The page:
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Clif High Antarctica Unveiled Pt.1 of 3

Clif High & The mysteries of antarctica

We welcome the webbot guru to explore the obscurity that is Antarctica. In this 3-part show we deal with everything – some issues touched in Part 1: Why did Clif take interest in this mystery? What say web-bot about it?

What happened there in the late 90’s? Why was it promoted for tourism after that? What’s the large magnetic anomaly under the ice? Why’s all satellite images censored & manipulated? What did Russians find in Lake Vostok? Are there really hot zones? Was there a nuclear meltdown in the 70s? Where was Atlantis? Was Admiral Byrd right? What say the Ancients? What happens if the ice melts? And learn how Earth grows…

Admiral Richard Evelyn Byrd was an American naval officer, aviator, and polar explorer who is best known for his explorations of Antarctica using airplanes and other modern technical resources. After graduating from the U.S. Naval Academy in 1912, Byrd was commissioned an ensign in the U.S. Navy. He learned flying at the U.S. Naval Air Station, Pensacola, Florida, and served in the navy with distinction until the end of World War I.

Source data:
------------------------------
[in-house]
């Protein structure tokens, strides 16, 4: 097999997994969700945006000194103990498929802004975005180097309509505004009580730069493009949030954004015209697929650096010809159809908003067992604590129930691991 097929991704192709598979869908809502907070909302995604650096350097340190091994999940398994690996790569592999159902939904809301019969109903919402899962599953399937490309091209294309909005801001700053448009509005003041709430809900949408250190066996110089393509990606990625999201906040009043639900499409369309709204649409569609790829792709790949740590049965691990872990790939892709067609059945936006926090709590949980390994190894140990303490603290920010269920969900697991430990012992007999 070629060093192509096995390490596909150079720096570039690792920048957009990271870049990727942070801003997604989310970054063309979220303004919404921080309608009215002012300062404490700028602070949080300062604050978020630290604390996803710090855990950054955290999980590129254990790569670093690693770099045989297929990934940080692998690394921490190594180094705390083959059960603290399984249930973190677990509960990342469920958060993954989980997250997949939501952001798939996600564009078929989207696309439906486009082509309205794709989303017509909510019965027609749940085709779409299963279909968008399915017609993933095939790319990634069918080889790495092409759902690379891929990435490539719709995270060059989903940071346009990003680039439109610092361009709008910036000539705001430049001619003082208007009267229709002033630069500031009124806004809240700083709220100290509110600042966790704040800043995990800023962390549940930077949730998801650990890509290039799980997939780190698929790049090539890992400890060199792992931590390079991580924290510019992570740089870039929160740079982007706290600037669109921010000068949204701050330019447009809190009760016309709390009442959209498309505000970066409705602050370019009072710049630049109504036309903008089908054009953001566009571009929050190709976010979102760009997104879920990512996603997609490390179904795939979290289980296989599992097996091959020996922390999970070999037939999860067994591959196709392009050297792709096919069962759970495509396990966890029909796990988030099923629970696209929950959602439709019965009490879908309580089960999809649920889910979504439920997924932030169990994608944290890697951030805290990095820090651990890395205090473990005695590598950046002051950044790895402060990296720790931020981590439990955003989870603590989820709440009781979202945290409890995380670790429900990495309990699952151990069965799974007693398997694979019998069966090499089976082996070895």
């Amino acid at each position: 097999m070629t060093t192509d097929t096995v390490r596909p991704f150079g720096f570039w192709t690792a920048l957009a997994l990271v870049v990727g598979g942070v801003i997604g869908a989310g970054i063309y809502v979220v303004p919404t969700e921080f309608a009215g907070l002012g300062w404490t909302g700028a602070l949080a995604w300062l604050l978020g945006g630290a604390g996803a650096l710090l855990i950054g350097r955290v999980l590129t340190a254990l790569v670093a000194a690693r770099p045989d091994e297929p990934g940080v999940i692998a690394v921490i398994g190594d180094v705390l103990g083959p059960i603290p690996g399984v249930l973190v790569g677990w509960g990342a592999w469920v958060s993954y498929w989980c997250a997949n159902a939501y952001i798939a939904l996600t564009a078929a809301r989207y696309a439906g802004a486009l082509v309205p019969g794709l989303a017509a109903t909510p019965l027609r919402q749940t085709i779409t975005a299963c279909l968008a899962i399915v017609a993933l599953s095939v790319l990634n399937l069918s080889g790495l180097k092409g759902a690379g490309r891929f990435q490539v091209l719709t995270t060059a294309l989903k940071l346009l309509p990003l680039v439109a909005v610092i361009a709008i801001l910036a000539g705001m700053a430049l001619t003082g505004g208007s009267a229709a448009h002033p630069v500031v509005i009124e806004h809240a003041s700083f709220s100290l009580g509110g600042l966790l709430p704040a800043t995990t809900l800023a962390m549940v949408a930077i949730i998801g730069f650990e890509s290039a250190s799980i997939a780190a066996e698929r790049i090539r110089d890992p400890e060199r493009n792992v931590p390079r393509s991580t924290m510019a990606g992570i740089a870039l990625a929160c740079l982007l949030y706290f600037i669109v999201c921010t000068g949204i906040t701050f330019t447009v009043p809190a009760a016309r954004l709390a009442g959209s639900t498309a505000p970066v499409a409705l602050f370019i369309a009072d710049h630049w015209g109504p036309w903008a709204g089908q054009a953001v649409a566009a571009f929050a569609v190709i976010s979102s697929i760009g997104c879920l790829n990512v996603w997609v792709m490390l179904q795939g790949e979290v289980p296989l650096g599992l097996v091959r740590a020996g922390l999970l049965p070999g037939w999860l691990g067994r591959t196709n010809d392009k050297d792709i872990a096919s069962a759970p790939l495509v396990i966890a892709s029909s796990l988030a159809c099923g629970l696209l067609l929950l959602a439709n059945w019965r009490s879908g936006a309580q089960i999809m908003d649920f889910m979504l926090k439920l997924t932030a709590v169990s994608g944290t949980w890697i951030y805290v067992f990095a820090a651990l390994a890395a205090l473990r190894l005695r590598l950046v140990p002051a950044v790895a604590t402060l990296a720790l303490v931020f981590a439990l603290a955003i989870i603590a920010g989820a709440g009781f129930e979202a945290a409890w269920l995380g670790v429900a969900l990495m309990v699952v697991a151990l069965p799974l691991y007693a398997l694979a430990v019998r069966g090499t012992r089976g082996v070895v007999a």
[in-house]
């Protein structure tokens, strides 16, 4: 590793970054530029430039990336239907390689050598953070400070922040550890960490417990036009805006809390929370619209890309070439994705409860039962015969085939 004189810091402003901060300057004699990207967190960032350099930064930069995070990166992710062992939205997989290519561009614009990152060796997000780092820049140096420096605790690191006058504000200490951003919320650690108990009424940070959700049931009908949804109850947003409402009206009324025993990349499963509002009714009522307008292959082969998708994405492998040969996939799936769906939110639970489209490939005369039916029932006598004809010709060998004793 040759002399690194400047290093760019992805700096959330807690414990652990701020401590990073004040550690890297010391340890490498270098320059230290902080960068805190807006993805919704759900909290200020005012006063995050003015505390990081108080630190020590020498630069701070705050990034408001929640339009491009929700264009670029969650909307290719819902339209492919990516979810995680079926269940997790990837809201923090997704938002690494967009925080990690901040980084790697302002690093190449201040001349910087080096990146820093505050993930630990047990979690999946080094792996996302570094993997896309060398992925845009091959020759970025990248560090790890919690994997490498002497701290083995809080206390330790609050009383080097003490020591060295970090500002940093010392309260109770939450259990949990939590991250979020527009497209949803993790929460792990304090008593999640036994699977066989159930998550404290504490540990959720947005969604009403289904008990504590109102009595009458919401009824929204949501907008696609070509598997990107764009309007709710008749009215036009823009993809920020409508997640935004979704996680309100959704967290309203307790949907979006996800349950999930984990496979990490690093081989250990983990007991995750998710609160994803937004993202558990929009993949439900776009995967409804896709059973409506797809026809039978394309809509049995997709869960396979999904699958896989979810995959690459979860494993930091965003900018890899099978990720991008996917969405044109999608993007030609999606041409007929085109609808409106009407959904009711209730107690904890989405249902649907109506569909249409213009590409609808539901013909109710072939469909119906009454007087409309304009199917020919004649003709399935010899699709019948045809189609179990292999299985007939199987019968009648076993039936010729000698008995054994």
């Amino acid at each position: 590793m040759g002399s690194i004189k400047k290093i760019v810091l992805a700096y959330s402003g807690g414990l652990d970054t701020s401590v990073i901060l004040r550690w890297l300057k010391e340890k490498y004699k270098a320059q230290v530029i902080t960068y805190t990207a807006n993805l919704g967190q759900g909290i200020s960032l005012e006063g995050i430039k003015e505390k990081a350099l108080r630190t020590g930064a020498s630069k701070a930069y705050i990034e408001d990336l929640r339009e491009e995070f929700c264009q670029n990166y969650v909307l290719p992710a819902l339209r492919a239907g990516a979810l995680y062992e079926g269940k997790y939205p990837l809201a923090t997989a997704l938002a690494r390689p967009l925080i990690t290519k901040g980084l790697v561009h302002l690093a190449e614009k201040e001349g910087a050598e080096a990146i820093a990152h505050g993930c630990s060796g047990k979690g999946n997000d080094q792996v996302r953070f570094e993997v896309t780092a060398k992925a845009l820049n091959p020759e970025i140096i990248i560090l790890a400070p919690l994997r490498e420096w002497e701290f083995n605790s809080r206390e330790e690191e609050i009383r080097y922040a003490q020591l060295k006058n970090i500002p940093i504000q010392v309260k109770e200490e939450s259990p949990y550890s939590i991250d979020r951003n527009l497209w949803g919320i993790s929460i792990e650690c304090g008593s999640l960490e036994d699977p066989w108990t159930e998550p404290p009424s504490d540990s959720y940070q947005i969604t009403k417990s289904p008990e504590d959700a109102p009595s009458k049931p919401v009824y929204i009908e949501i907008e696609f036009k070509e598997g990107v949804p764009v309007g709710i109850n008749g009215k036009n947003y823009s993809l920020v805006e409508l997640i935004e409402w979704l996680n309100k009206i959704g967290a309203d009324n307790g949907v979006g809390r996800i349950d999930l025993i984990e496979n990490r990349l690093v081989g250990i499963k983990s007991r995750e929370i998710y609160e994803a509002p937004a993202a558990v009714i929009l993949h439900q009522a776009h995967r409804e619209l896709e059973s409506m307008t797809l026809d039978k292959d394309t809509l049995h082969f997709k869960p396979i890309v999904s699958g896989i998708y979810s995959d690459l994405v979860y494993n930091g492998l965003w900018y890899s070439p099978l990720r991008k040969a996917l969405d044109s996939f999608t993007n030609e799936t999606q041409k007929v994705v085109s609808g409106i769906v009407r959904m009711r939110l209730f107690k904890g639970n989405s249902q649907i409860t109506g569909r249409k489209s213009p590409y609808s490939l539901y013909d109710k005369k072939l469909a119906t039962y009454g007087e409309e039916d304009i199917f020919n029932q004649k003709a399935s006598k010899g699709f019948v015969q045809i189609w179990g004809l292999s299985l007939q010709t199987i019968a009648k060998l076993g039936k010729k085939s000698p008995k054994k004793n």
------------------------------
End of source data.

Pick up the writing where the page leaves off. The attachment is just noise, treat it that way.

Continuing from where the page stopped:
Byrd’s first Antarctic expedition took place in 1928-1930, during which he established a base camp called “Little America” on the Ross Ice Shelf. He also made the first flight over the South Pole on November 29, 1929, in a Ford Trimotor airplane named the Floyd Bennett. Byrd’s second Antarctic expedition, which took place in 1933-1935, was called Operation Highjump. It was one of the largest Antarctic expeditions ever undertaken and involved 13 ships, 23 aircraft, and more than 4,000 personnel. During this expedition, Byrd discovered the largest dormant volcano in Antarctica, Mount Sidley.

Byrd was also a prolific writer and authored several books about his experiences in Antarctica. His most famous book, “Alone,” chronicles his experiences during his first Antarctic expedition and his desperate bid to survive the harsh Antarctic landscape. His other books include “Little America,” “Discovery,” and “Skyward.” Byrd’s writings provide a fascinating glimpse into the world of Antarctic exploration and the challenges faced by those who dared to venture into this harsh and unforgiving environment.

SOURCE:
Forum Borealis

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